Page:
10th October 2016 is World Mental Health Day
To mark the occasion we are giving away ‘The Black Dawg – an illustrated poem about Depression and Hope’ in its eBook format!
The offer will run until the end of October 2016 – all you need to do is click here to get in contact and we’ll email you the eBook.
Please feel free to share this offer widely and if you like the book it would be wonderful if you could please give us a positive review on Goodreads, Amazon.co.uk, Amazon.com, Amazon.es and / or anywhere else you fancy.
World Mental Health Day
- was first celebrated on 10th October 1992 at the initiative of the global mental health organisation The World Federation for Mental Health
- every year since then the 10th October has been marked as World Mental Health Day by the World Health Organisation (WHO)
- this year’s theme is psychological first aid and the support people can provide to those in distress. There’s a wonderful TED talk here by Guy Winch on that very subject
- is a day to raise awareness of mental illness and the huge impact it has on many people’s lives worldwide
Some shocking statistics from the Mental Health Foundation – please don’t look away
- 10% of children and young people (aged 5-16 years) have a clinically diagnosable mental problem, yet 70% of children and adolescents who experience mental health problems have not had appropriate interventions at a sufficiently early age.
- 50% of mental health problems are established by age 14 and 75% by age 24.
- 1 in 6 adults had a common mental health problem in the past week.
- 1 in 4 people in the UK will experience a mental health problem in any given year.
- In the UK mental health problems are responsible for the largest burden of disease – 28% of the burden, compared to 16% each for cancer and heart disease.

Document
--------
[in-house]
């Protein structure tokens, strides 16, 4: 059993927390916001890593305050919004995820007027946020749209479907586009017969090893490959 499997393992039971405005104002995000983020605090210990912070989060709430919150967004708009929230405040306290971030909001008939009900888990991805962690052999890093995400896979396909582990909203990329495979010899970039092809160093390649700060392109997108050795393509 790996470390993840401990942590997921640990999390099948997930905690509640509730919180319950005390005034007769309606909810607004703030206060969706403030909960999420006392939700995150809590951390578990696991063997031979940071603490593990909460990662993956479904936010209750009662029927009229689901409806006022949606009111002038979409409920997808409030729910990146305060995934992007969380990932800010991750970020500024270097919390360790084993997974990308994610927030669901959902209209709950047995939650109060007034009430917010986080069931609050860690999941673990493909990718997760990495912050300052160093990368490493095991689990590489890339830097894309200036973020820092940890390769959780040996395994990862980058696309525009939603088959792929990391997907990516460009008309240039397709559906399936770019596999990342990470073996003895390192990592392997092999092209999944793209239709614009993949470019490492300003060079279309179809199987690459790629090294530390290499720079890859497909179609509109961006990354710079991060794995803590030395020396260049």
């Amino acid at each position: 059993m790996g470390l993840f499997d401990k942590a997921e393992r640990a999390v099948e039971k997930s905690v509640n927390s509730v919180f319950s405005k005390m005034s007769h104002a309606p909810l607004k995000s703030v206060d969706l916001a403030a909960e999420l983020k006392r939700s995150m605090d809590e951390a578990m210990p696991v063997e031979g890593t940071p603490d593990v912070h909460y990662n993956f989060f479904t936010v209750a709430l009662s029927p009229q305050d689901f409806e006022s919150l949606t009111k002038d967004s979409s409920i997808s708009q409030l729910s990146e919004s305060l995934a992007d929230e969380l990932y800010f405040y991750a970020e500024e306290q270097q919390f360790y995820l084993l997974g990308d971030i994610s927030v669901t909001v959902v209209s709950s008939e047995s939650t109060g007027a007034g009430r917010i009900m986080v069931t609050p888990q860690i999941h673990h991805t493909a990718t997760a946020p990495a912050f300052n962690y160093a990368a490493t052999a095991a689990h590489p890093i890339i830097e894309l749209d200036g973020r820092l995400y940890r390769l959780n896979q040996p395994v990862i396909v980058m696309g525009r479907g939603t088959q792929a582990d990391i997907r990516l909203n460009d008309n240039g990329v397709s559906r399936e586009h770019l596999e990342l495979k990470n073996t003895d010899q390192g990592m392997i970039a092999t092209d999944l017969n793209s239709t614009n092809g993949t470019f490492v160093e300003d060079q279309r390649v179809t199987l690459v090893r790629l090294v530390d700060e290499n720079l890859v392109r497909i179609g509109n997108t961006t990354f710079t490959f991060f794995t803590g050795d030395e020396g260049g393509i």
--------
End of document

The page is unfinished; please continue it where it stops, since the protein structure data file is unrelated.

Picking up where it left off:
- WHO states that ‘if we don’t act urgently, by 2030 depression will be the leading illness globally.’
- In England, women are more likely than men to have a common mental health problem and are almost twice as likely to be diagnosed with anxiety disorders.
- Suicide is the most common cause of death for men aged 20-49 years in England and Wales at present.
The Mental Health Foundation’s top 10 tips for looking after your mental health
1. Talk about your feelings
3. Eat well
4. Drink sensibly
5. Keep in touch with loved ones
6. Ask for help
7. Take a break
8. Do something you’re good at
9. Accept who you are
10. Care for others
I love that whole list…
…and have found that cultivating mindfulness and taking regular exercise are particularly helpful for improving my emotional well-being.
Making the illustrations for The Black Dawg book also helped me enormously – I am much more adept at recognising and dismantling the process which starts as a single negative thought before it suddenly swells into an overwhelming landslide of undermining and vitriolic self-loathing mind-babble with accompanying anxiety and exhaustion as my psyche does battle with itself.
Eckhart Tolle’s theory about the ‘pain body’ really rings true for me; seeing the negativity as a separate entity gives me more strength to keep it in check and overcome its insidious effects in the moment it arises.
‘Coming out’ as depressive has also been liberating and strangely uplifting in that it’s enabling me to form stronger and more open connections with my friends and family and even with people I don’t know. As Brené Brown says in her funny and brilliant TED talk ‘The Power of Vulnerability’ – “connection gives meaning and purpose to our lives; it’s why we’re here.”
And we are all in this together…
Louis, who wrote The Black Dawg poem, and I strongly believe that The Black Dawg book can help people suffering from depression feel less isolated. We also hope that it will help friends and family to better understand how it feels to be depressed. And that’s why we want to share it – we think it’s a valuable resource in the armoury against mental illness.
This evening the Chicken & Frog bookshop in Brentwood, Essex are holding an auction in aid of The Young People’s Counselling Service and we’re delighted that The Black Dawg book and some signed prints of the ‘Spiralling Branches’ illustration from the book will be included.
Dr Carole Easton, chief executive of The Young Women’s Trust explains why it’s so important to build resilience in children and to prevent mental issues becoming mental illnesses in this Huffpost article ‘Young People’s Mental Health – We Must Do More‘
Click here if you’d like to read more about The Black Dawg project.
Take excellent care of yourself!